Twice designated as a Tree Campus by the Arbor Day Foundation, Boise State is committed to maintaining trees and green space on campus. The university has established a campus tree advisory committee, a tree care plan and a student-led service-learning project focused on tree management and education.
As part of an evolving ecosystem, campus trees grow, change and are removed due to disease, damage or construction projects. To further steward the campus forest, the university has partnered with the Treasure Valley Canopy Network’s Urban Wood Network to evaluate, salvage and repurpose lumber from trees at the end of their life cycle.
“Trees are part of what makes campus so great,” said Amy Parrish, sustainability director. “While we strive to maintain the trees on campus, when we do have to remove a tree we’re looking for the most sustainable methods possible. This partnership will allow for the wood from these trees to live on as furniture, shelving or other useful items.”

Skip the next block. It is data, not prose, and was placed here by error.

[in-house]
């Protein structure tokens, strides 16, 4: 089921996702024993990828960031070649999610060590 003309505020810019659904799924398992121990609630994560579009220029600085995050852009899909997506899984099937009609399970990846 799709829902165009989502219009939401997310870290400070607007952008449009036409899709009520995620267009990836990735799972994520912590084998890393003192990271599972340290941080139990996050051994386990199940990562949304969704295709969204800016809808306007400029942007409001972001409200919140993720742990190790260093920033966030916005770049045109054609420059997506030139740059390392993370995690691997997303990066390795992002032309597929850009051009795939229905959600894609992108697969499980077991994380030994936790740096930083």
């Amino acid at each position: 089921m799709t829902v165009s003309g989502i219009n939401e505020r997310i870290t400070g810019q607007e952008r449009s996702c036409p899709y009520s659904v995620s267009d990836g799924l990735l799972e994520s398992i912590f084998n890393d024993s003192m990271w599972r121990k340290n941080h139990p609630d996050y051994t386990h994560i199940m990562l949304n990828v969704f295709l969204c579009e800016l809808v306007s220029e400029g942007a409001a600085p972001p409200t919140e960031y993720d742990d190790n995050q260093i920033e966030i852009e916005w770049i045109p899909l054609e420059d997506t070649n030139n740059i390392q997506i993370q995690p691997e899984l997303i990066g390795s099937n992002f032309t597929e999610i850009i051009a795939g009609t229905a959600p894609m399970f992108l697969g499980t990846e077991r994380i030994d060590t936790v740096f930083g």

The Urban Wood Network aims to support the local tree care industry, millers and makers as well as regional sustainability efforts through partnerships such as the one with Boise State.
“By recycling these large trees from campus, we reduce waste to the landfill, create jobs and build a local urban wood economy that creates sustainable products which can be enjoyed by local residents and businesses for years,” said Lance Davisson, executive director of the Treasure Valley Canopy Network.
The partnership’s first project will recycle trees which need to be removed for the new residence hall and from university property on Yale Court. These trees will be milled by local artisan Tom Charters with Urban Forestry Products and repurposed into sustainable, locally sourced furniture for homes and businesses.